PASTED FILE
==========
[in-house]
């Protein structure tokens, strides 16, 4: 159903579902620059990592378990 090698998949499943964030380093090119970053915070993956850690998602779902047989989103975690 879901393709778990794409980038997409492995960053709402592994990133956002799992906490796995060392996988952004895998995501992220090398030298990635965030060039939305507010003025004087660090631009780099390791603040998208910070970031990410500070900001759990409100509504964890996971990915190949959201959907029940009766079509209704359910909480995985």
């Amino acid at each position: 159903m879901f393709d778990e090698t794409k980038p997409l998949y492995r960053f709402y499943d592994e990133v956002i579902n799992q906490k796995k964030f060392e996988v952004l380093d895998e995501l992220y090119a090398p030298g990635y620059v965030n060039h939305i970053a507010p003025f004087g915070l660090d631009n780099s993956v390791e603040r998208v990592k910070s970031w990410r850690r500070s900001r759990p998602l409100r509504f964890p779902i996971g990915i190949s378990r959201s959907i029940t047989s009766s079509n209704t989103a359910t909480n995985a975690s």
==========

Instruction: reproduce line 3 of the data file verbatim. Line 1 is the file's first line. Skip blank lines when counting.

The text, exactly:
């Amino acid at each position: 159903m879901f393709d778990e090698t794409k980038p997409l998949y492995r960053f709402y499943d592994e990133v956002i579902n799992q906490k796995k964030f060392e996988v952004l380093d895998e995501l992220y090119a090398p030298g990635y620059v965030n060039h939305i970053a507010p003025f004087g915070l660090d631009n780099s993956v390791e603040r998208v990592k910070s970031w990410r850690r500070s900001r759990p998602l409100r509504f964890p779902i996971g990915i190949s378990r959201s959907i029940t047989s009766s079509n209704t989103a359910t909480n995985a975690s």